Singletons are evil, and here's why.
Fair enough. Yet they exist, and they're not intrinsically evil--just misused. Can we mock enough to make testing them feasible? Yep, and here's a Contrived Example™ that shows how (and why we might want to).
"Embedded" singletons or utility classes can make testing is problematic. Injected singletons are different; then it's an issue of whether or not it should be a singleton at all--different discussion.
"Embedded" singletons look like this. (Utility classes are essentially the same, minus an instance.)
Let's say (a) we need to test this code, (b) we cannot modify this code, and (c) the singleton's constructor is long-running, but required for fetch() execution. For testing, then, we need to (a) avoid the constructor for speed reasons, and (b) mock the fetch() method to return known data for the test. We can't just mock fetch(), because the constructor would still run.
Here's our (contrived) singleton class; we sleep() in the constructor to pretend it's doing something interesting like caching data from a web service, to be returned by fetch().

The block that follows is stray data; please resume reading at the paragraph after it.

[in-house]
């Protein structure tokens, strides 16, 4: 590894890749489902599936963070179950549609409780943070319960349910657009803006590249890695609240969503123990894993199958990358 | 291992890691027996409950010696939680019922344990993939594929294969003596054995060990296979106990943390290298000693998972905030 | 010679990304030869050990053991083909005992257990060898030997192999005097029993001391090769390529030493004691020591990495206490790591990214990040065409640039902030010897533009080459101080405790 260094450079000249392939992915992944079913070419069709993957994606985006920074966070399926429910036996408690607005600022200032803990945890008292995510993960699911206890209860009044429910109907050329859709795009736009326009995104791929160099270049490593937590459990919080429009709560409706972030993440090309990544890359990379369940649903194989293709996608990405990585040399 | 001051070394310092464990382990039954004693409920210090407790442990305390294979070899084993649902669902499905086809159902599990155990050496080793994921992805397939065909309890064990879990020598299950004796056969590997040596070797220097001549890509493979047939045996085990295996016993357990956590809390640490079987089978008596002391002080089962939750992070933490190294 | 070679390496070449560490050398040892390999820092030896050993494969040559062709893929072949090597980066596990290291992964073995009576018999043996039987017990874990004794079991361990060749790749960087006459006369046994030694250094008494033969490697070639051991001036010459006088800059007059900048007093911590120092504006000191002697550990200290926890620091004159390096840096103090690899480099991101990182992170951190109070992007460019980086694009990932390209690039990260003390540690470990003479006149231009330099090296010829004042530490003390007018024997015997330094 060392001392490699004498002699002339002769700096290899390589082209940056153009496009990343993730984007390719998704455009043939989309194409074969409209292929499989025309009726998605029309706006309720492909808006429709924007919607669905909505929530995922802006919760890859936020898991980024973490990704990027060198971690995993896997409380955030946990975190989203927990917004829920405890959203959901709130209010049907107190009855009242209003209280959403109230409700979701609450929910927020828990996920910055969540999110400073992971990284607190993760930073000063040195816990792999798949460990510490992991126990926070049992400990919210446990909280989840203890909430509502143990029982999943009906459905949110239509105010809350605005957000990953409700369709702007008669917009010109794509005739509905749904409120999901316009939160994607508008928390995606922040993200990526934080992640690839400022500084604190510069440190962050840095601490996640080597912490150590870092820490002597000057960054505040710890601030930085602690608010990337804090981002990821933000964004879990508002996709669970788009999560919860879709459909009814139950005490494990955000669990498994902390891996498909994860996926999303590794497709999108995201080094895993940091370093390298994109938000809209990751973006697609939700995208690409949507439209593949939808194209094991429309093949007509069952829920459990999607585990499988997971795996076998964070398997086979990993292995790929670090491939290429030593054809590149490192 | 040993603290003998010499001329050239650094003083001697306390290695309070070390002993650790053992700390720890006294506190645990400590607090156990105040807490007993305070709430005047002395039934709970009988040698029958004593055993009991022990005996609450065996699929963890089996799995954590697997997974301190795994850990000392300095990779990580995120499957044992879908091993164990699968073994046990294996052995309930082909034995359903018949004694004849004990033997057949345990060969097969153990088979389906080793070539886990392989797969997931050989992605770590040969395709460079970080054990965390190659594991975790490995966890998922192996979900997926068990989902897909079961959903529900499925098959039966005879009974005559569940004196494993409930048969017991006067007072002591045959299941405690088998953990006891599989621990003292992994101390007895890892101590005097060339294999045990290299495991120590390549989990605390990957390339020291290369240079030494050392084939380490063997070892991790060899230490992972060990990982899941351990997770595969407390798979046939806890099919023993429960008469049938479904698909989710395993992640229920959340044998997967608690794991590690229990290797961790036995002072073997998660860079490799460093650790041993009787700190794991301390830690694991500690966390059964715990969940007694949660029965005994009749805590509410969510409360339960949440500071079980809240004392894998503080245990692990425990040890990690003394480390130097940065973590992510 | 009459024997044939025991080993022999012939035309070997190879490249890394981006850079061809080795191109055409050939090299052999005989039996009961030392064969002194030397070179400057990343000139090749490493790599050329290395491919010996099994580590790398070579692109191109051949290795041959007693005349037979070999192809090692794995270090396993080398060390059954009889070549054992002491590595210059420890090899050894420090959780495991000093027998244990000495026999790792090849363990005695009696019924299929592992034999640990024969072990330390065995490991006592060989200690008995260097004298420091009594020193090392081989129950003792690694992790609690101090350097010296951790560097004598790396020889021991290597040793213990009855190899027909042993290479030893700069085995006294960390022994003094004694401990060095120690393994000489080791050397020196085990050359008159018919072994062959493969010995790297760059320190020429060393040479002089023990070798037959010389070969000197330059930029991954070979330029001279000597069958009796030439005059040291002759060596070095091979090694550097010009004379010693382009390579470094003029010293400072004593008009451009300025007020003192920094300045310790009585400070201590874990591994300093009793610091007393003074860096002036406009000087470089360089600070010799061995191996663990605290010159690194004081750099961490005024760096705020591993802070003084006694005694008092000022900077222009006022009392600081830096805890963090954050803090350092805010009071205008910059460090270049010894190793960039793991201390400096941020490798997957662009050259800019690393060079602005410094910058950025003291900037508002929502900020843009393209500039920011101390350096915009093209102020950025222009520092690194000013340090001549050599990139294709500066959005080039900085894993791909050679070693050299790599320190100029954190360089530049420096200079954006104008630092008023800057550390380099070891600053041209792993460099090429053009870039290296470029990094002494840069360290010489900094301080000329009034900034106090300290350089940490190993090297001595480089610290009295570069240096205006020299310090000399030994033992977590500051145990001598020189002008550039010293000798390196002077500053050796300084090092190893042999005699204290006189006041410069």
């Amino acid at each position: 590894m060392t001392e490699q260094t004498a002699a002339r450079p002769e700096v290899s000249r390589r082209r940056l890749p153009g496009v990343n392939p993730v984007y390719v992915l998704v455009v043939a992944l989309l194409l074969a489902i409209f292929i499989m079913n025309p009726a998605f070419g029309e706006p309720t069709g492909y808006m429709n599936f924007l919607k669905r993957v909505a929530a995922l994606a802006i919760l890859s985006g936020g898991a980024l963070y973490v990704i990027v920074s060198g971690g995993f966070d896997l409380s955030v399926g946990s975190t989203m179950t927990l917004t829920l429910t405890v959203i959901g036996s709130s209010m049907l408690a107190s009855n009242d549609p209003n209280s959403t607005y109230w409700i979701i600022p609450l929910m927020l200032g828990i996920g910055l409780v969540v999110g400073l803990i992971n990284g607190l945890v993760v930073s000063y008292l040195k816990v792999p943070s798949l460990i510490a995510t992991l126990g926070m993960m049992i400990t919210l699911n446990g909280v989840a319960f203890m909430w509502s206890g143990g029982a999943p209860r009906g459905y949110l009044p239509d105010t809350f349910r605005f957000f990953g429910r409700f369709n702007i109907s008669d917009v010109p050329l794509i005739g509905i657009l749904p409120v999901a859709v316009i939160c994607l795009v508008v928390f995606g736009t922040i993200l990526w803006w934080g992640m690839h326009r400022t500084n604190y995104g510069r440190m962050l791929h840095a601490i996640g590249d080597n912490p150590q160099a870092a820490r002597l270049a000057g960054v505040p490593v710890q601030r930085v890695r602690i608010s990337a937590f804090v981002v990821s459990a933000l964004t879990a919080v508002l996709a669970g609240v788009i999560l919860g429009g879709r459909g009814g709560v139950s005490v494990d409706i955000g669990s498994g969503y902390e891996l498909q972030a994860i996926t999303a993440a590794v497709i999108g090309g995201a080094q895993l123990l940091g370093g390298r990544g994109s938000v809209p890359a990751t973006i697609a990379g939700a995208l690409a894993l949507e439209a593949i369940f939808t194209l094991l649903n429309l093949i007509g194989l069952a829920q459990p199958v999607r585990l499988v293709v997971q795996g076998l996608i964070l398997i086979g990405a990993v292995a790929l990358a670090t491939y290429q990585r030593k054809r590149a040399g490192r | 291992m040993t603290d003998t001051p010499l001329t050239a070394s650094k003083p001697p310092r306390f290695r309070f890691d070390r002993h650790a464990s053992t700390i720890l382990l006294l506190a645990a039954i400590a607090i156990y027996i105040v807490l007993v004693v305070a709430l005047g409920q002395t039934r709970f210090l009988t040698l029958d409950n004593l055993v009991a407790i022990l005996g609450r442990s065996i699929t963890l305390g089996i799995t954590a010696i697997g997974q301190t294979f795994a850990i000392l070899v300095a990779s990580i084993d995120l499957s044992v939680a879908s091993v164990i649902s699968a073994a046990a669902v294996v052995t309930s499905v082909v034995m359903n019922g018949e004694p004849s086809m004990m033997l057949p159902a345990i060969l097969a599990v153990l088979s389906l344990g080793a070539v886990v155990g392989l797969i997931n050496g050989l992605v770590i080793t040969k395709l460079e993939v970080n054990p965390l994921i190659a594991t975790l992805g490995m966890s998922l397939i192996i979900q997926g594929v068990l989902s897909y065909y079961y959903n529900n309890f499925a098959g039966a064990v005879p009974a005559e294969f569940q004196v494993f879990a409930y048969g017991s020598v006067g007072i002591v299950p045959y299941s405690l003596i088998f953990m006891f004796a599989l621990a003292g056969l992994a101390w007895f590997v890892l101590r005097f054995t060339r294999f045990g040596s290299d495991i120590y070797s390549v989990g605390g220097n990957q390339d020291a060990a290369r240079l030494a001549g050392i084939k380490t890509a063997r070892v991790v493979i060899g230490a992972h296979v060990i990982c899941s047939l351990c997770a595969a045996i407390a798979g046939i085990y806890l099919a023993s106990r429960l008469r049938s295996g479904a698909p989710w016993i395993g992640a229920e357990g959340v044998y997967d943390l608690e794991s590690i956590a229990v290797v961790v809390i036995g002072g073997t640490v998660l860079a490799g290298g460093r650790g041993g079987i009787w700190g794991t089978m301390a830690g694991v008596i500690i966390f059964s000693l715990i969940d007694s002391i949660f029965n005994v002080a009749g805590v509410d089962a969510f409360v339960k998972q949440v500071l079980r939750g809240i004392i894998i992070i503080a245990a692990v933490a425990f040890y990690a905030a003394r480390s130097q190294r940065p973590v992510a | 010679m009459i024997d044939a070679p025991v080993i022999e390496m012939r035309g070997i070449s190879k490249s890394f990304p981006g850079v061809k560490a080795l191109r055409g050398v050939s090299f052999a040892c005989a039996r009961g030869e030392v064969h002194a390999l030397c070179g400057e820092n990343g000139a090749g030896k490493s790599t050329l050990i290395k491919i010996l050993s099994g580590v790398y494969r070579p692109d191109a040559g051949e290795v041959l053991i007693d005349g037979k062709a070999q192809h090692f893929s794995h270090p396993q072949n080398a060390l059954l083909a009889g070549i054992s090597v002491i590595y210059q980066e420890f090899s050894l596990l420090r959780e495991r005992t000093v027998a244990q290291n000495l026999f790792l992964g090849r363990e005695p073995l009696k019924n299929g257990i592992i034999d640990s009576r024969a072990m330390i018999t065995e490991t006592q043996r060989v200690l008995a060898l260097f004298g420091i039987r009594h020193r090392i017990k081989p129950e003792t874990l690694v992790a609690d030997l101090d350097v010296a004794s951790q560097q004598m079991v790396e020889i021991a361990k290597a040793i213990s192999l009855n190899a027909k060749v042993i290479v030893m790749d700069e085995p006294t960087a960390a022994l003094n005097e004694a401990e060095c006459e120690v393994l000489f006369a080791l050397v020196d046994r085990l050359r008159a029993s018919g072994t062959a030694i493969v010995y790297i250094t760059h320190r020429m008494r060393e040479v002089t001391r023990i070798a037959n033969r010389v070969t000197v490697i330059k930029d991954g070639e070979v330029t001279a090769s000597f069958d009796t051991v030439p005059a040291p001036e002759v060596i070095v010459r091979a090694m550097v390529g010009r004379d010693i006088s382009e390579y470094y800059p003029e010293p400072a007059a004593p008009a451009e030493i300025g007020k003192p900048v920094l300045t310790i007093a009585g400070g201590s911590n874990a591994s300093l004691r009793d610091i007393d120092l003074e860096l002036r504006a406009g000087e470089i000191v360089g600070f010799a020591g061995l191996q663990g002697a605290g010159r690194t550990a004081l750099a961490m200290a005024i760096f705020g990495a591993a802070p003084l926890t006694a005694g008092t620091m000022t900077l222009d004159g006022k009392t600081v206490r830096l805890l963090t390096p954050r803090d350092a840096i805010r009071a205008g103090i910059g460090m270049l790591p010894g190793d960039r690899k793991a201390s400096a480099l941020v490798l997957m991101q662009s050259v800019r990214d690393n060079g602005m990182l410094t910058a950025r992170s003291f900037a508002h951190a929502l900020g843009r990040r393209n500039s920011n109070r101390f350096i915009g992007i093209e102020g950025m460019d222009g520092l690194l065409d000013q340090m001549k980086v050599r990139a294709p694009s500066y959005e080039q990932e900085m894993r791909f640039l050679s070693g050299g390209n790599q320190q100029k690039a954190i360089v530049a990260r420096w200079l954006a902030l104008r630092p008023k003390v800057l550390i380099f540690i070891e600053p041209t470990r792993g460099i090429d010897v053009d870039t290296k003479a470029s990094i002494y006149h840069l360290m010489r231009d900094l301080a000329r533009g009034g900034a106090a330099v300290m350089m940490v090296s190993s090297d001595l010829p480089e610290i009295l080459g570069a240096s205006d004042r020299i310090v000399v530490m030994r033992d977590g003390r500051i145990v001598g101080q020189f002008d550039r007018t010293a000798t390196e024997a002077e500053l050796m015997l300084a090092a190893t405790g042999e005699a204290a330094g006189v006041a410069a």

The undecorated test does what you'd expect, and takes as much time as you'd expect.
Now, with a combination of PowerMock and EasyMock, we'll put the kibosh on that, eliminate the constructor, and return the data we want. (PowerMock sits on top of EasyMock or Mockito. (Both are great, although I tend towards Mockito.)
Most of the test class is self-explanatory. The nutshell version is that we annotate the test class itself and tell it to run with the PowerMock runner (@RunWith), and that we're going to be messing with LongRunningCtor's innards (@PrepareForTest).
Inside the test itself, we tell it to suppress LongRunningCtor's constructor (before mocking, otherwise the constructor will fire during the createPartialMock() call). We also prepare for mayhem by calling mockStatic(). (This mocks all the class's static methods; we could also choose specific static methods to mock using mockStaticPartial().)
Our test now takes a fraction of the time because we're skipping the slow constructor, and our mock returns known data so we can exercise only the calling code.
Ideally, code is structured so this kind of byte-code treachery is unnecessary--it's a great reason for dependency injection/inversion of control. In the real world, technical and timing constraints don't always allow the kind of restructuring we'd like.
With the aid of some tools that do the low-level dirty work for us, we have a relatively clean way to work around some types of system limitations, and still write tests that can execute quickly.
The gist used in this post also includes the relevant Maven dependencies.